The pilot of the F/A-18D Hornet jet ejected safely just before the crash around noon at Marine Corps Air Station Miramar. Explosions rocked a neighborhood of half-million-dollar homes, sending flames and plumes of smoke skyward.
"The house shook; the ground shook. It was like I was frozen in my place," said Steve Krasner, who lives a few blocks from the crash. "It was bigger than any earthquake I ever felt."
Three people were killed in a house where two children, a mother and a grandmother were believed to be at the time of the crash, but fire officials did not immediately know who died. Another person remained missing, and officials said the search was suspended until Tuesday morning.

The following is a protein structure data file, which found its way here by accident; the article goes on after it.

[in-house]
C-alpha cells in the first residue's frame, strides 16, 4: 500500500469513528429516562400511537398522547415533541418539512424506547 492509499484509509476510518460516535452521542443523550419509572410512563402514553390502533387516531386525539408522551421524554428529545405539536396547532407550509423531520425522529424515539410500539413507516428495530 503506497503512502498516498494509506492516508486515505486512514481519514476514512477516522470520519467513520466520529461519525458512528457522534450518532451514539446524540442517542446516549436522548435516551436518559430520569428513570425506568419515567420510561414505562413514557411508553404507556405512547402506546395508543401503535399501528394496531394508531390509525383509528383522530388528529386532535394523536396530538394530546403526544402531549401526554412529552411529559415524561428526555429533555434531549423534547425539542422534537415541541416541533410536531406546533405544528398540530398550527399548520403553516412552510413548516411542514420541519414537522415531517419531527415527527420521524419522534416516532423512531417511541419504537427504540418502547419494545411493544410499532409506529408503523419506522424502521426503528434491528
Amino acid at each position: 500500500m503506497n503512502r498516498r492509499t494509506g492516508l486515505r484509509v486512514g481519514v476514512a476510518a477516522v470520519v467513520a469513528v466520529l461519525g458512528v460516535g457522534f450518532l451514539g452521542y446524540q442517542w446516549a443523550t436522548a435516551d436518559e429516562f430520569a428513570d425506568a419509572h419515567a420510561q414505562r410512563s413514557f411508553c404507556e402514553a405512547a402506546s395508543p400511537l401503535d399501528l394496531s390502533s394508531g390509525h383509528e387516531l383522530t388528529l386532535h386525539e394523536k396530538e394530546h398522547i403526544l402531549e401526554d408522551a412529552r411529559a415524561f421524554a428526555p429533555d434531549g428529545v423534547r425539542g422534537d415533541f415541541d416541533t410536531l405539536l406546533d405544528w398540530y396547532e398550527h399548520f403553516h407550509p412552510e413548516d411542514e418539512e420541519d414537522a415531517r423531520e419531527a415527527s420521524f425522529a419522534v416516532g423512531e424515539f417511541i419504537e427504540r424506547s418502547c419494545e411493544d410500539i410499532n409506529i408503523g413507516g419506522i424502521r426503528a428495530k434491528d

"We just know that four people were inside, and three of them have been accounted for," Fire Department spokesman Maurice Luque said.
The pilot, who ended up hanging by his parachute from a tree in a canyon beneath the neighborhood, was in stable condition at a naval hospital in San Diego, said Miramar spokeswoman 1st Lt. Katheryn Putnam. The pilot was returning from training on the carrier USS Abraham Lincoln off the San Diego coast when the plane went down, she said.
Putnam had no details on a possible cause. Investigators will review information from a flight data recorder, and there was no indication the pilot was using alcohol or drugs, she said.
The Navy recently inspected hundreds of F/A-18 Hornets built by Boeing Co. after discovering "fatigue cracks" on more than a dozen aircraft. The Navy announced last month it had grounded 10 of the jets and placed flight restrictions on another 20 until repairs could be made.